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‘We need more money:’ House chairmen visit ND for ‘listening tour’

BELFIELD -- The theme of two recent legislative tours of western North Dakota could be summed up with one phrase: "We need more money." Those were MBI Oil and Gas's Jim Arthaud's parting words Thursday to a delegation of state representatives rep...

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Press Photo by Nadya Faulx Billings County Commissioner Jim Arthaud speaks to North Dakota state representatives Thursday at MBI Oil and Gas near Belfield.

BELFIELD - The theme of two recent legislative tours of western North Dakota could be summed up with one phrase: “We need more money.”
Those were MBI Oil and Gas’s Jim Arthaud’s parting words Thursday to a delegation of state representatives representing a number of legislative committees, including transportation, taxation, and industry, business and labor, who stopped by his oil production company’s headquarters in Belfield.
The group of about 10 North Dakota state representatives, including House Majority Leader Al Carlson, visited the facility on what Republican Rep. Mike Nathe called a “listening tour” of western North Dakota, just a week after more than 30 legislators completed a similar tour of the Bakken.
“We need to be on the ground to see what’s going on,” Carlson said, “because anybody in their right mind knows that the energy industry and infrastructure’s going to dominate our next session.”
The group heard input on issues ranging from infrastructure to regulations on the rapidly growing energy industry.
Oil-related jobs represent about 15 percent of North Dakota’s total workforce population, according to a recent report from Job Service North Dakota; in 2013, 40 percent of all jobs in Stark County are in the oil and gas sector.
Carlson said after the meeting that he plans to visits the oil-producing counties about three times a year to see “what investments we’ve made and what the needs are for the next session.”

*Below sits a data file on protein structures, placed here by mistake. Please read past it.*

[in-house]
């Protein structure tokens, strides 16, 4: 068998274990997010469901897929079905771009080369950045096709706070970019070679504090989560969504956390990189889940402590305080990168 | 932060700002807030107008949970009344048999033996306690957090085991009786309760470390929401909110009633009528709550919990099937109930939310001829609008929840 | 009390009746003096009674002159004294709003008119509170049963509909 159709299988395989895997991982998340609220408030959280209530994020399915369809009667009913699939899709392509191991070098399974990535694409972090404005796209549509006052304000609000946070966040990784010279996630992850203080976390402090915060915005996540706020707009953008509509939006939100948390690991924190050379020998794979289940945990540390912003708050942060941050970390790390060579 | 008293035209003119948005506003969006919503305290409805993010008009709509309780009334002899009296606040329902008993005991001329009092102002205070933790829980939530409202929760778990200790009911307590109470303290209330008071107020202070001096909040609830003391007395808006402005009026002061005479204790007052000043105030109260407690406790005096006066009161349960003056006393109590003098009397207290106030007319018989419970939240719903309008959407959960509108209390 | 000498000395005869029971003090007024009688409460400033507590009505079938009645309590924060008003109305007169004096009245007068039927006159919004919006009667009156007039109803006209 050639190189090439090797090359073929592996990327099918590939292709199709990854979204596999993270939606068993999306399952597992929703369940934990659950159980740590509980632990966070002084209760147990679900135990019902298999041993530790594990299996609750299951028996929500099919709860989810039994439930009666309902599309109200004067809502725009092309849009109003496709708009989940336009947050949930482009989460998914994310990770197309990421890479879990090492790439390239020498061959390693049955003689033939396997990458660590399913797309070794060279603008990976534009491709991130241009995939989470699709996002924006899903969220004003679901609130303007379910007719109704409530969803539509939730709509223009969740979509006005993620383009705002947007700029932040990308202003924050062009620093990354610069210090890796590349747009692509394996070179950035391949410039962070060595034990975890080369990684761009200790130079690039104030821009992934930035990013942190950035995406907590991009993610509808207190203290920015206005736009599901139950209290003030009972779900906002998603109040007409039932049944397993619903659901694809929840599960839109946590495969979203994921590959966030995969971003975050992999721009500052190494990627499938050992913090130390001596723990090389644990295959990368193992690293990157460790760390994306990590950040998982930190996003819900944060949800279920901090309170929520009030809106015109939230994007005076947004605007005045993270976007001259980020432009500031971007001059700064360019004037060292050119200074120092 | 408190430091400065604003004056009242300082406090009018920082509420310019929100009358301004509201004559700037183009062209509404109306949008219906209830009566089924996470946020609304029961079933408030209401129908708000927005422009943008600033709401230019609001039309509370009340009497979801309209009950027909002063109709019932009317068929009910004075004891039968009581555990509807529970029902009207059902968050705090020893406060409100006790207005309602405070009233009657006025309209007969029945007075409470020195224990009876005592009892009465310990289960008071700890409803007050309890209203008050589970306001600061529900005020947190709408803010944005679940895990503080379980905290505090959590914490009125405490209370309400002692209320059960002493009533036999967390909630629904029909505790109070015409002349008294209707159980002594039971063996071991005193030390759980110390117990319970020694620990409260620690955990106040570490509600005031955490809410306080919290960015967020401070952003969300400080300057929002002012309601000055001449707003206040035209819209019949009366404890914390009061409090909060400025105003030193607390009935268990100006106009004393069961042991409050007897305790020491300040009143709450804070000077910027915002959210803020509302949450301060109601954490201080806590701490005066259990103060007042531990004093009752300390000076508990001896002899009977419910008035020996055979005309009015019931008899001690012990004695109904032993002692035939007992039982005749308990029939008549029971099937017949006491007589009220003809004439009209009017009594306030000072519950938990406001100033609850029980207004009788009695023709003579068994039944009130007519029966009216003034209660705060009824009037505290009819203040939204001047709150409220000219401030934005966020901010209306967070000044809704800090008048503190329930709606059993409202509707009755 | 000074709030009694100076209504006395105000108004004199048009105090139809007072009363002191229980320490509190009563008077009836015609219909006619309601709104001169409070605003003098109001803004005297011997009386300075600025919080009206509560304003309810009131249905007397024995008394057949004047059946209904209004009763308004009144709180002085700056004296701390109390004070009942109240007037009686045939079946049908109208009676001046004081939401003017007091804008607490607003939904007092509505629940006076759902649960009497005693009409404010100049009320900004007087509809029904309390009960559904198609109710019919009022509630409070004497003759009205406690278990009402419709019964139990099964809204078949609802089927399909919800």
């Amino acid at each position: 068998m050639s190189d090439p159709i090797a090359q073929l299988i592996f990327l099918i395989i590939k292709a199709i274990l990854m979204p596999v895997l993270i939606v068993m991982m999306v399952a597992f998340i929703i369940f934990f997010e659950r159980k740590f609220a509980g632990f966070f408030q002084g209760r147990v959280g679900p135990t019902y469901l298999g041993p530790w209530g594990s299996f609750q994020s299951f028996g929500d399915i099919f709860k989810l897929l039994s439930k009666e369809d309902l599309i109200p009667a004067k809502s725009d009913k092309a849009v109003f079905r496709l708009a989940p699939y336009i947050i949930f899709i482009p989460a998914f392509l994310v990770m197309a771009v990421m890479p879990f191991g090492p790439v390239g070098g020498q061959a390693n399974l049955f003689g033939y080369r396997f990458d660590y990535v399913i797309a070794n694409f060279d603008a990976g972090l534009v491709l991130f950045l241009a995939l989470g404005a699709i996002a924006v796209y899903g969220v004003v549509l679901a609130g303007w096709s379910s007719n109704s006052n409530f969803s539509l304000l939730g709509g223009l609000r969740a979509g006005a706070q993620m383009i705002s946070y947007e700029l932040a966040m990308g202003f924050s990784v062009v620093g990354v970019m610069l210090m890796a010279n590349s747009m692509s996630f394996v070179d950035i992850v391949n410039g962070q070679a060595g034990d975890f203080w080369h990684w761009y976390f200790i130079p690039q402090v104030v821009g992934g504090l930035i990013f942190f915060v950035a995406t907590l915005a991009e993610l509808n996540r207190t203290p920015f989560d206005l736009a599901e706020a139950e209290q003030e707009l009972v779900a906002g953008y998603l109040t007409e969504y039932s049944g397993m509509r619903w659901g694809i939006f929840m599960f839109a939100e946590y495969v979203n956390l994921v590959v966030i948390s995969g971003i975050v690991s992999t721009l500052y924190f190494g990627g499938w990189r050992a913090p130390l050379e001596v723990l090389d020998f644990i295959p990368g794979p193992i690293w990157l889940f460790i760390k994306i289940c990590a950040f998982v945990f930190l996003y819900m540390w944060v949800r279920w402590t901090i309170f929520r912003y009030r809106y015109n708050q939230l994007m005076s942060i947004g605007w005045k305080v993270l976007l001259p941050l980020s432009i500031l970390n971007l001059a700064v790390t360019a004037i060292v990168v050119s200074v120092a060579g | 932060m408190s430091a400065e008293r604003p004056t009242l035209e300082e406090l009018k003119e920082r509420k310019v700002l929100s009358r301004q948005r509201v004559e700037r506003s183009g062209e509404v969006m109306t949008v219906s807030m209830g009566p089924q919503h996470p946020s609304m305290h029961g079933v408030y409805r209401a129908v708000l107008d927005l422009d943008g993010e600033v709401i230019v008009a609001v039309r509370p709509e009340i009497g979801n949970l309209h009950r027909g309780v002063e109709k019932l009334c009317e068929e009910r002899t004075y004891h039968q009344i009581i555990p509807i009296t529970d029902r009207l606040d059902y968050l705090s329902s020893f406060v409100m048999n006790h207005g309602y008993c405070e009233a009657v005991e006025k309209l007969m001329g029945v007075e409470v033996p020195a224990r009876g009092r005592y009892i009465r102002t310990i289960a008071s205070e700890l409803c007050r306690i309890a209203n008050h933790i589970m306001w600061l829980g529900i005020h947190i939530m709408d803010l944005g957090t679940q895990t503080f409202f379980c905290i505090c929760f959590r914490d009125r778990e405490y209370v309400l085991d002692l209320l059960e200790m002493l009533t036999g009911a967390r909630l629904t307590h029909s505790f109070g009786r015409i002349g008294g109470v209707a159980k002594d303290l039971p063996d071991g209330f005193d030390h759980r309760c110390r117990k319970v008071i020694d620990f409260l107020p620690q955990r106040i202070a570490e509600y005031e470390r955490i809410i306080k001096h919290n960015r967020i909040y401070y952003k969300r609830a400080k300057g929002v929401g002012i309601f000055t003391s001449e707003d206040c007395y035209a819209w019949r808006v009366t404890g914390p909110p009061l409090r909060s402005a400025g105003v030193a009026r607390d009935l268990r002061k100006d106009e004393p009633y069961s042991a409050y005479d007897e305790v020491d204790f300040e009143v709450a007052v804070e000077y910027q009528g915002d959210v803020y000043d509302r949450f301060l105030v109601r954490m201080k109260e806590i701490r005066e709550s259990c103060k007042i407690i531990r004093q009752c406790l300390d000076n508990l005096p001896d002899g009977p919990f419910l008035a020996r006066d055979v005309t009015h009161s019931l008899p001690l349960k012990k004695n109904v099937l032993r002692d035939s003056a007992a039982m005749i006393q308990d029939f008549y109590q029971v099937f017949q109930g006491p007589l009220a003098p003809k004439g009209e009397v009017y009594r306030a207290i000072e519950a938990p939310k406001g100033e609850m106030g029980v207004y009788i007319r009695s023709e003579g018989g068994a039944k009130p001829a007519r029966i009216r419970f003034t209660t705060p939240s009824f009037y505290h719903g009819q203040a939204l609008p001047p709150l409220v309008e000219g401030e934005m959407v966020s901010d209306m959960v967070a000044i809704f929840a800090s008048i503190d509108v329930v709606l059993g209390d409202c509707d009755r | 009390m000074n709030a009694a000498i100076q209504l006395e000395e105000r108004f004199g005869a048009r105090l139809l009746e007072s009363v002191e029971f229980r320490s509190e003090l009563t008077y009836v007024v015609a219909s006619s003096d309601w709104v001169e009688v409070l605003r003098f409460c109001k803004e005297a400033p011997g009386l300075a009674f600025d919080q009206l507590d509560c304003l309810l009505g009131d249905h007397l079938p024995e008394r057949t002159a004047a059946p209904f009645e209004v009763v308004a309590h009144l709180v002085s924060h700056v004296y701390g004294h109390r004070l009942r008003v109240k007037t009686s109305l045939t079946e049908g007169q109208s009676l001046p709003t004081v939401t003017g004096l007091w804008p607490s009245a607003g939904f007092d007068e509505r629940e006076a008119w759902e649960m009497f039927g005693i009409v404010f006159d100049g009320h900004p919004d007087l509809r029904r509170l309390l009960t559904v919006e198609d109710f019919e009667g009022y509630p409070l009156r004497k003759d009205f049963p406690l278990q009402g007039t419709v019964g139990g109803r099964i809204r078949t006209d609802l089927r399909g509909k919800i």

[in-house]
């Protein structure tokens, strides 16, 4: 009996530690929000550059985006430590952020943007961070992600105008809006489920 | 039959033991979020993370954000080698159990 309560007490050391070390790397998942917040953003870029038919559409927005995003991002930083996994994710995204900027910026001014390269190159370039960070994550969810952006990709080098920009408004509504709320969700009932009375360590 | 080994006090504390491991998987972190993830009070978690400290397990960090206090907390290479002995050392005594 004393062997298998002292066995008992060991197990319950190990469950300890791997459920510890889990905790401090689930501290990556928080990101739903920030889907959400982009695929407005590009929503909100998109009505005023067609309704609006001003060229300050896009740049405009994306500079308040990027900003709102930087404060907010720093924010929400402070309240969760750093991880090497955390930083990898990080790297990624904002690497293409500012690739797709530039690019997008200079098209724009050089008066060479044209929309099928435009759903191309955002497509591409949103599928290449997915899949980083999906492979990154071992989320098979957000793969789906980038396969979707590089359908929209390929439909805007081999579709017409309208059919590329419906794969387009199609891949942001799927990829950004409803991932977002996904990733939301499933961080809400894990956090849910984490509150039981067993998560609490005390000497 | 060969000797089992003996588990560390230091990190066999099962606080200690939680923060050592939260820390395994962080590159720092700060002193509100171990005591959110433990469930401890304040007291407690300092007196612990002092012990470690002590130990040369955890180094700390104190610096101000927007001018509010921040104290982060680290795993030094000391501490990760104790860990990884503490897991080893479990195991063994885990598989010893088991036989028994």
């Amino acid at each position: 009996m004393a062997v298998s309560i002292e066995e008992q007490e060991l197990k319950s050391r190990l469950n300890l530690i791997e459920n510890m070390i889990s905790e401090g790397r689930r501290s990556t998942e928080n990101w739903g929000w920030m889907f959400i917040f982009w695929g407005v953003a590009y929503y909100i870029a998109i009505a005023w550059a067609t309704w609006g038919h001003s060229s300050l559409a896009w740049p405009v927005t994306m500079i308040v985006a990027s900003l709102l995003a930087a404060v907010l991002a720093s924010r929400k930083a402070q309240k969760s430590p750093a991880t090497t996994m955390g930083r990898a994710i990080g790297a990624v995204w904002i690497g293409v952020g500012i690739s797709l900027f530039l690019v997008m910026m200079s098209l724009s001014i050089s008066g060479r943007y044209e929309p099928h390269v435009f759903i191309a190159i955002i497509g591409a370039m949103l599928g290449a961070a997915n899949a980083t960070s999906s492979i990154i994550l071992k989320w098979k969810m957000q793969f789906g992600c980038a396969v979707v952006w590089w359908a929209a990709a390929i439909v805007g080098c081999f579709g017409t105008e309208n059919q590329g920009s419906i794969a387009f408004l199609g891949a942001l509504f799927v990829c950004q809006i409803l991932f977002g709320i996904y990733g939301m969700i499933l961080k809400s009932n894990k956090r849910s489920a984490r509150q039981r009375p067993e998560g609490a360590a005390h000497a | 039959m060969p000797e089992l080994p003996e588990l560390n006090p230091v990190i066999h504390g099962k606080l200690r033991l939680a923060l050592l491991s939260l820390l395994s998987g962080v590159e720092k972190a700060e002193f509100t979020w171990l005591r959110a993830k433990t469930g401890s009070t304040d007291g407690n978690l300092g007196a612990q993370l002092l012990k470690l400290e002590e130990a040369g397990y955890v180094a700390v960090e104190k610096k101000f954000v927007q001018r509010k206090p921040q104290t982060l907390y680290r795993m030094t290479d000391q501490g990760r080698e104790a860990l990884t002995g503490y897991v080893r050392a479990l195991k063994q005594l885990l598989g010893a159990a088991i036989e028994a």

Like last week’s legislative tour, this pared-down visit included stops with community leaders in Dickinson and Watford City, where Nathe said the group discussed the region’s needs and challenges from a financial standpoint.
“They’ve got big challenges there,” Nathe said.
Representatives and residents of oil-producing counties have long argued for a larger share of oil money to fund new infrastructure. Arthaud, a member of the Billings County Commission, said he often speaks for increased funds in the western half of the state.
“I lobby every two years to make sure things are right,” he said. “I’m talking to them all the time.”
This is the third boom Arthaud has lived through. He said communities in western North Dakota should be able to enjoy the same lifestyle as residents of other areas, and can if they get a fair share of oil money coming back to them.
“My prediction is you’ll see more,” he said after the meeting.
MBI, the largest hauler of crude oil and water in the region, is looking into closed-loop systems for the disposal of drill cuttings, which often end up in landfills. Arthaud said North Dakota is a well-regulated state, and he would like to see more state-level regulations and fewer at the federal level.
Carlson said the coming legislative session would also review how to handle all of the waste, and who will regulate it within the state without making laws too restrictive.
“It takes reasonable regulations, and it takes good corporate citizens,” he told MBI leaders. “We’d like to pride ourselves as Republicans that we want you to be a good corporate citizen. We also want to have reasonable regulations to protect our environment.”
Carlson added that he and other chairmen on the tour were there to listen and “go back prepared.”
“That’s why the chairmen are sitting here,” he said. “As you notice, all these guys all chair pretty important committees to what happens out west here.”
Faulx is a reporter with The Press. Contact her at 701-456-1207.

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